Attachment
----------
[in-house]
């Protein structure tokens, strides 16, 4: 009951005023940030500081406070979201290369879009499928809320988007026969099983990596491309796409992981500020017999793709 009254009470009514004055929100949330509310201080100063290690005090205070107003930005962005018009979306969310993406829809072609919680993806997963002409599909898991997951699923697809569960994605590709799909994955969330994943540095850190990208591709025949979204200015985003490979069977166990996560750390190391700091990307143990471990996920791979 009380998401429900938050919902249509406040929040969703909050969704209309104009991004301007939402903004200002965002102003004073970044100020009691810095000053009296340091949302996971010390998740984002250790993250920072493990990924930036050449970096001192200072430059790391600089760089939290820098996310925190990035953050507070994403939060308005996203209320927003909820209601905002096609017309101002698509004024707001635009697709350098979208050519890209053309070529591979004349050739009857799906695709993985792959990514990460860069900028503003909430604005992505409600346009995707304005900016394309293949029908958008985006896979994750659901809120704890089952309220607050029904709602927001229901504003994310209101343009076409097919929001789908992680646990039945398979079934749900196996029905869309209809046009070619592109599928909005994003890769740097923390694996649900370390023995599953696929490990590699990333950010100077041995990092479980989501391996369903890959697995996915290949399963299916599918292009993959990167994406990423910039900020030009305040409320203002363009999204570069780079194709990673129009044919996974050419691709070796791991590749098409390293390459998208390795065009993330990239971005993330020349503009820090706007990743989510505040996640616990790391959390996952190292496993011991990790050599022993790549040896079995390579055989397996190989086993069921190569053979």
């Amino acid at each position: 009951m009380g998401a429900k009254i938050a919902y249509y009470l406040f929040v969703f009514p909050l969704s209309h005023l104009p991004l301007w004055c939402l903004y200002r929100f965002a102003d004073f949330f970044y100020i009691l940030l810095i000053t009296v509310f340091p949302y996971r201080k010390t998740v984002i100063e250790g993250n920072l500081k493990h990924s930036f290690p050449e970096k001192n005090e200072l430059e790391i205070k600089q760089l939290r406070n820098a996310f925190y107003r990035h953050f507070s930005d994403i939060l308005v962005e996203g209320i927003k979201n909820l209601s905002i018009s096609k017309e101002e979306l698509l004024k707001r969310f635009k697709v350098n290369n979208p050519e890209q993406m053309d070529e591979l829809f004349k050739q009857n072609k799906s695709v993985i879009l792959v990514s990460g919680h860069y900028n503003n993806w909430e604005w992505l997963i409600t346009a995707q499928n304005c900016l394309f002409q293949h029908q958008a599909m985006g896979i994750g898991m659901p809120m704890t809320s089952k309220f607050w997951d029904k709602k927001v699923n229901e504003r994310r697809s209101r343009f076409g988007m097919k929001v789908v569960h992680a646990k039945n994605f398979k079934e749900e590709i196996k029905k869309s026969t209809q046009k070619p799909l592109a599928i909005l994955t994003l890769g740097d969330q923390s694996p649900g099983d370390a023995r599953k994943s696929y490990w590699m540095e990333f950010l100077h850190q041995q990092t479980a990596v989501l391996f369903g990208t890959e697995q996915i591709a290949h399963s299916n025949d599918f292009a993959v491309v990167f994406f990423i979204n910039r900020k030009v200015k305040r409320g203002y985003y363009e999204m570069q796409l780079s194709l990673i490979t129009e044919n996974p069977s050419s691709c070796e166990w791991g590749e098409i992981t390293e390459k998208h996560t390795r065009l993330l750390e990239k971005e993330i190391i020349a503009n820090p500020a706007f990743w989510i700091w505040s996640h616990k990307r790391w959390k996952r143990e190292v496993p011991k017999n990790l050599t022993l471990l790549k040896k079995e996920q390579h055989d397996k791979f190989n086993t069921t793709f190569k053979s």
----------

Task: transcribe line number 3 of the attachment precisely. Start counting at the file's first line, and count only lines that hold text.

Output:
């Amino acid at each position: 009951m009380g998401a429900k009254i938050a919902y249509y009470l406040f929040v969703f009514p909050l969704s209309h005023l104009p991004l301007w004055c939402l903004y200002r929100f965002a102003d004073f949330f970044y100020i009691l940030l810095i000053t009296v509310f340091p949302y996971r201080k010390t998740v984002i100063e250790g993250n920072l500081k493990h990924s930036f290690p050449e970096k001192n005090e200072l430059e790391i205070k600089q760089l939290r406070n820098a996310f925190y107003r990035h953050f507070s930005d994403i939060l308005v962005e996203g209320i927003k979201n909820l209601s905002i018009s096609k017309e101002e979306l698509l004024k707001r969310f635009k697709v350098n290369n979208p050519e890209q993406m053309d070529e591979l829809f004349k050739q009857n072609k799906s695709v993985i879009l792959v990514s990460g919680h860069y900028n503003n993806w909430e604005w992505l997963i409600t346009a995707q499928n304005c900016l394309f002409q293949h029908q958008a599909m985006g896979i994750g898991m659901p809120m704890t809320s089952k309220f607050w997951d029904k709602k927001v699923n229901e504003r994310r697809s209101r343009f076409g988007m097919k929001v789908v569960h992680a646990k039945n994605f398979k079934e749900e590709i196996k029905k869309s026969t209809q046009k070619p799909l592109a599928i909005l994955t994003l890769g740097d969330q923390s694996p649900g099983d370390a023995r599953k994943s696929y490990w590699m540095e990333f950010l100077h850190q041995q990092t479980a990596v989501l391996f369903g990208t890959e697995q996915i591709a290949h399963s299916n025949d599918f292009a993959v491309v990167f994406f990423i979204n910039r900020k030009v200015k305040r409320g203002y985003y363009e999204m570069q796409l780079s194709l990673i490979t129009e044919n996974p069977s050419s691709c070796e166990w791991g590749e098409i992981t390293e390459k998208h996560t390795r065009l993330l750390e990239k971005e993330i190391i020349a503009n820090p500020a706007f990743w989510i700091w505040s996640h616990k990307r790391w959390k996952r143990e190292v496993p011991k017999n990790l050599t022993l471990l790549k040896k079995e996920q390579h055989d397996k791979f190989n086993t069921t793709f190569k053979s």